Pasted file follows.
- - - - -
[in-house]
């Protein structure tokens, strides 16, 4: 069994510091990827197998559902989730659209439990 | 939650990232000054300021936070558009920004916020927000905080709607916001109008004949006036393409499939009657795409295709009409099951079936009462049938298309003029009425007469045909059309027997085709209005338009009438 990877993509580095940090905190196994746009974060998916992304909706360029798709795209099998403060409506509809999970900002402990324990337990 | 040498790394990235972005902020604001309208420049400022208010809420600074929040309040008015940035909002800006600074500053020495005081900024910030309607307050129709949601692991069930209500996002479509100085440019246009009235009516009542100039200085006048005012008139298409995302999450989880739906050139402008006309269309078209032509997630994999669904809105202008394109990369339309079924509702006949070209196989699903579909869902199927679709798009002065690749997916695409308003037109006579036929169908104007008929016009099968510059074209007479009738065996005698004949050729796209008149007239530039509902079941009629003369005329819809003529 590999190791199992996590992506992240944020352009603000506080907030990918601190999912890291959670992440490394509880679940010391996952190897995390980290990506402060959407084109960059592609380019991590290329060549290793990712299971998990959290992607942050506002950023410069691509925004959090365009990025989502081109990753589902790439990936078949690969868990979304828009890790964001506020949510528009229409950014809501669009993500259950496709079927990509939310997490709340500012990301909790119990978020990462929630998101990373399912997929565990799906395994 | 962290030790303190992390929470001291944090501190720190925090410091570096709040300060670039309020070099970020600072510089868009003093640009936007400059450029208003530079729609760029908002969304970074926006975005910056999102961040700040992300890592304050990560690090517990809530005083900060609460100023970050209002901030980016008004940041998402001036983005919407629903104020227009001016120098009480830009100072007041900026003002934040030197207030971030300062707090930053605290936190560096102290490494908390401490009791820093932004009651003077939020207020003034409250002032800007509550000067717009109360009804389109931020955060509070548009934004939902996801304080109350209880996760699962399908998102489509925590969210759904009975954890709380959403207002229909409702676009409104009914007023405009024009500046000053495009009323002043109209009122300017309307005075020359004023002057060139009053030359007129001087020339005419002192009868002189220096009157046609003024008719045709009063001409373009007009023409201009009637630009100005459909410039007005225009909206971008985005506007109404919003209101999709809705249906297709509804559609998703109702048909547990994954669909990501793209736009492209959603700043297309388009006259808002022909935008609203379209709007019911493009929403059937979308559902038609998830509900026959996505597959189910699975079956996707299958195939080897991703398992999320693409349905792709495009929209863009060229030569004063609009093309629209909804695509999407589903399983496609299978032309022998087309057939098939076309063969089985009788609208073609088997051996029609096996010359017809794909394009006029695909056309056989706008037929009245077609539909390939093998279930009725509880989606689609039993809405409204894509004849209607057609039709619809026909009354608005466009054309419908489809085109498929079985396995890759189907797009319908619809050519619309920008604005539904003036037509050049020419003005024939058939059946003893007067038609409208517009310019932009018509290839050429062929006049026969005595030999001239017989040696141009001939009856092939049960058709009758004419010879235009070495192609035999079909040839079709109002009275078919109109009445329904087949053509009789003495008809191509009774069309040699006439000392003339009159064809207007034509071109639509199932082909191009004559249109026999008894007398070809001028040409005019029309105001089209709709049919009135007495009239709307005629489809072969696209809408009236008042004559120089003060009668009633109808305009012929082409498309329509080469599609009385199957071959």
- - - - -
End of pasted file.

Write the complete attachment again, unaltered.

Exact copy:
[in-house]
């Protein structure tokens, strides 16, 4: 069994510091990827197998559902989730659209439990 | 939650990232000054300021936070558009920004916020927000905080709607916001109008004949006036393409499939009657795409295709009409099951079936009462049938298309003029009425007469045909059309027997085709209005338009009438 990877993509580095940090905190196994746009974060998916992304909706360029798709795209099998403060409506509809999970900002402990324990337990 | 040498790394990235972005902020604001309208420049400022208010809420600074929040309040008015940035909002800006600074500053020495005081900024910030309607307050129709949601692991069930209500996002479509100085440019246009009235009516009542100039200085006048005012008139298409995302999450989880739906050139402008006309269309078209032509997630994999669904809105202008394109990369339309079924509702006949070209196989699903579909869902199927679709798009002065690749997916695409308003037109006579036929169908104007008929016009099968510059074209007479009738065996005698004949050729796209008149007239530039509902079941009629003369005329819809003529 590999190791199992996590992506992240944020352009603000506080907030990918601190999912890291959670992440490394509880679940010391996952190897995390980290990506402060959407084109960059592609380019991590290329060549290793990712299971998990959290992607942050506002950023410069691509925004959090365009990025989502081109990753589902790439990936078949690969868990979304828009890790964001506020949510528009229409950014809501669009993500259950496709079927990509939310997490709340500012990301909790119990978020990462929630998101990373399912997929565990799906395994 | 962290030790303190992390929470001291944090501190720190925090410091570096709040300060670039309020070099970020600072510089868009003093640009936007400059450029208003530079729609760029908002969304970074926006975005910056999102961040700040992300890592304050990560690090517990809530005083900060609460100023970050209002901030980016008004940041998402001036983005919407629903104020227009001016120098009480830009100072007041900026003002934040030197207030971030300062707090930053605290936190560096102290490494908390401490009791820093932004009651003077939020207020003034409250002032800007509550000067717009109360009804389109931020955060509070548009934004939902996801304080109350209880996760699962399908998102489509925590969210759904009975954890709380959403207002229909409702676009409104009914007023405009024009500046000053495009009323002043109209009122300017309307005075020359004023002057060139009053030359007129001087020339005419002192009868002189220096009157046609003024008719045709009063001409373009007009023409201009009637630009100005459909410039007005225009909206971008985005506007109404919003209101999709809705249906297709509804559609998703109702048909547990994954669909990501793209736009492209959603700043297309388009006259808002022909935008609203379209709007019911493009929403059937979308559902038609998830509900026959996505597959189910699975079956996707299958195939080897991703398992999320693409349905792709495009929209863009060229030569004063609009093309629209909804695509999407589903399983496609299978032309022998087309057939098939076309063969089985009788609208073609088997051996029609096996010359017809794909394009006029695909056309056989706008037929009245077609539909390939093998279930009725509880989606689609039993809405409204894509004849209607057609039709619809026909009354608005466009054309419908489809085109498929079985396995890759189907797009319908619809050519619309920008604005539904003036037509050049020419003005024939058939059946003893007067038609409208517009310019932009018509290839050429062929006049026969005595030999001239017989040696141009001939009856092939049960058709009758004419010879235009070495192609035999079909040839079709109002009275078919109109009445329904087949053509009789003495008809191509009774069309040699006439000392003339009159064809207007034509071109639509199932082909191009004559249109026999008894007398070809001028040409005019029309105001089209709709049919009135007495009239709307005629489809072969696209809408009236008042004559120089003060009668009633109808305009012929082409498309329509080469599609009385199957071959």